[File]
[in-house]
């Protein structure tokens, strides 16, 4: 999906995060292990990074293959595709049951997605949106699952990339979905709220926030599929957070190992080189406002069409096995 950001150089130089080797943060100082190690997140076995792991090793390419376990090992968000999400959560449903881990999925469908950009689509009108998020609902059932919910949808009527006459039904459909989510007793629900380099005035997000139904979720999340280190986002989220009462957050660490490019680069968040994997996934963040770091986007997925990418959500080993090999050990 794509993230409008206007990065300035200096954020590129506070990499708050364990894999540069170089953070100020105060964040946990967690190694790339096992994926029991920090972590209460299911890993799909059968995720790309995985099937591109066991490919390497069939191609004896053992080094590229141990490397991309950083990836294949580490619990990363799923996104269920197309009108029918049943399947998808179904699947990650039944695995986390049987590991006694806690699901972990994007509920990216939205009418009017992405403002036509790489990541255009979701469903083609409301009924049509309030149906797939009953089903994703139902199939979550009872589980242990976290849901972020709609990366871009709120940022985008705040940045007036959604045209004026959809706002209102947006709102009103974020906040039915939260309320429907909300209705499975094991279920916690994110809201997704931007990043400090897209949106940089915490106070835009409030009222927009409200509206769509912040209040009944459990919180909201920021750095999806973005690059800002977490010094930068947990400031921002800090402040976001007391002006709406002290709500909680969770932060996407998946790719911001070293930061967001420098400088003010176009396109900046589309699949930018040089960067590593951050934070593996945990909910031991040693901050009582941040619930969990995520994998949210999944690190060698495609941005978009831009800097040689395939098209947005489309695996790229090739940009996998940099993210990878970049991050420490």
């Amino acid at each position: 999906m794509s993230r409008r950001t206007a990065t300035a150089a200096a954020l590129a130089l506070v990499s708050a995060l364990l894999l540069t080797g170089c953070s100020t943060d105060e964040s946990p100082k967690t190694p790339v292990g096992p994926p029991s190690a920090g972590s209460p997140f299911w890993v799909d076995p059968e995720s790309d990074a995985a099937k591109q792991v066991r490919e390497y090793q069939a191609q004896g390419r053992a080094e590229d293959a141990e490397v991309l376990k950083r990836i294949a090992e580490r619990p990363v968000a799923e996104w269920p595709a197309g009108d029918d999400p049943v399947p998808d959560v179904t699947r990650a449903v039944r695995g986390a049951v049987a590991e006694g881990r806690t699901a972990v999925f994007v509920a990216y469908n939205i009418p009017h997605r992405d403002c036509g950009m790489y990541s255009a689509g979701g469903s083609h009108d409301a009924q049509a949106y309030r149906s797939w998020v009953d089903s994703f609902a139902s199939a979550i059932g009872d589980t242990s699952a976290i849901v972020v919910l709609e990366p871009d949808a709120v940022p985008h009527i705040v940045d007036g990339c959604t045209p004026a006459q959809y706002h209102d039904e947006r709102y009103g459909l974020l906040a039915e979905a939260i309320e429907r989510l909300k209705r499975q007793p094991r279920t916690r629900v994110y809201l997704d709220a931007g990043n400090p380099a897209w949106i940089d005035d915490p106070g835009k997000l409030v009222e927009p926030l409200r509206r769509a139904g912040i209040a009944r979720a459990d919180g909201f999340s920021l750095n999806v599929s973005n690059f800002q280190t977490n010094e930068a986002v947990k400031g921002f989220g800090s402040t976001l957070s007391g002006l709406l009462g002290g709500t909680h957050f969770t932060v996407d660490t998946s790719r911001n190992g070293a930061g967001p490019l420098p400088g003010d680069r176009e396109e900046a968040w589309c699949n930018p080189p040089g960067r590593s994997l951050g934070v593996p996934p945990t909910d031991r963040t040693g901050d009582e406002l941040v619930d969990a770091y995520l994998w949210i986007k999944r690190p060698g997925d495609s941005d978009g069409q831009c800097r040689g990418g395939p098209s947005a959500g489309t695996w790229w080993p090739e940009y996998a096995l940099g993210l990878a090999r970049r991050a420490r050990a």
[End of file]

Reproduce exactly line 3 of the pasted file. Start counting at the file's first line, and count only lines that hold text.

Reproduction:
């Amino acid at each position: 999906m794509s993230r409008r950001t206007a990065t300035a150089a200096a954020l590129a130089l506070v990499s708050a995060l364990l894999l540069t080797g170089c953070s100020t943060d105060e964040s946990p100082k967690t190694p790339v292990g096992p994926p029991s190690a920090g972590s209460p997140f299911w890993v799909d076995p059968e995720s790309d990074a995985a099937k591109q792991v066991r490919e390497y090793q069939a191609q004896g390419r053992a080094e590229d293959a141990e490397v991309l376990k950083r990836i294949a090992e580490r619990p990363v968000a799923e996104w269920p595709a197309g009108d029918d999400p049943v399947p998808d959560v179904t699947r990650a449903v039944r695995g986390a049951v049987a590991e006694g881990r806690t699901a972990v999925f994007v509920a990216y469908n939205i009418p009017h997605r992405d403002c036509g950009m790489y990541s255009a689509g979701g469903s083609h009108d409301a009924q049509a949106y309030r149906s797939w998020v009953d089903s994703f609902a139902s199939a979550i059932g009872d589980t242990s699952a976290i849901v972020v919910l709609e990366p871009d949808a709120v940022p985008h009527i705040v940045d007036g990339c959604t045209p004026a006459q959809y706002h209102d039904e947006r709102y009103g459909l974020l906040a039915e979905a939260i309320e429907r989510l909300k209705r499975q007793p094991r279920t916690r629900v994110y809201l997704d709220a931007g990043n400090p380099a897209w949106i940089d005035d915490p106070g835009k997000l409030v009222e927009p926030l409200r509206r769509a139904g912040i209040a009944r979720a459990d919180g909201f999340s920021l750095n999806v599929s973005n690059f800002q280190t977490n010094e930068a986002v947990k400031g921002f989220g800090s402040t976001l957070s007391g002006l709406l009462g002290g709500t909680h957050f969770t932060v996407d660490t998946s790719r911001n190992g070293a930061g967001p490019l420098p400088g003010d680069r176009e396109e900046a968040w589309c699949n930018p080189p040089g960067r590593s994997l951050g934070v593996p996934p945990t909910d031991r963040t040693g901050d009582e406002l941040v619930d969990a770091y995520l994998w949210i986007k999944r690190p060698g997925d495609s941005d978009g069409q831009c800097r040689g990418g395939p098209s947005a959500g489309t695996w790229w080993p090739e940009y996998a096995l940099g993210l990878a090999r970049r991050a420490r050990a």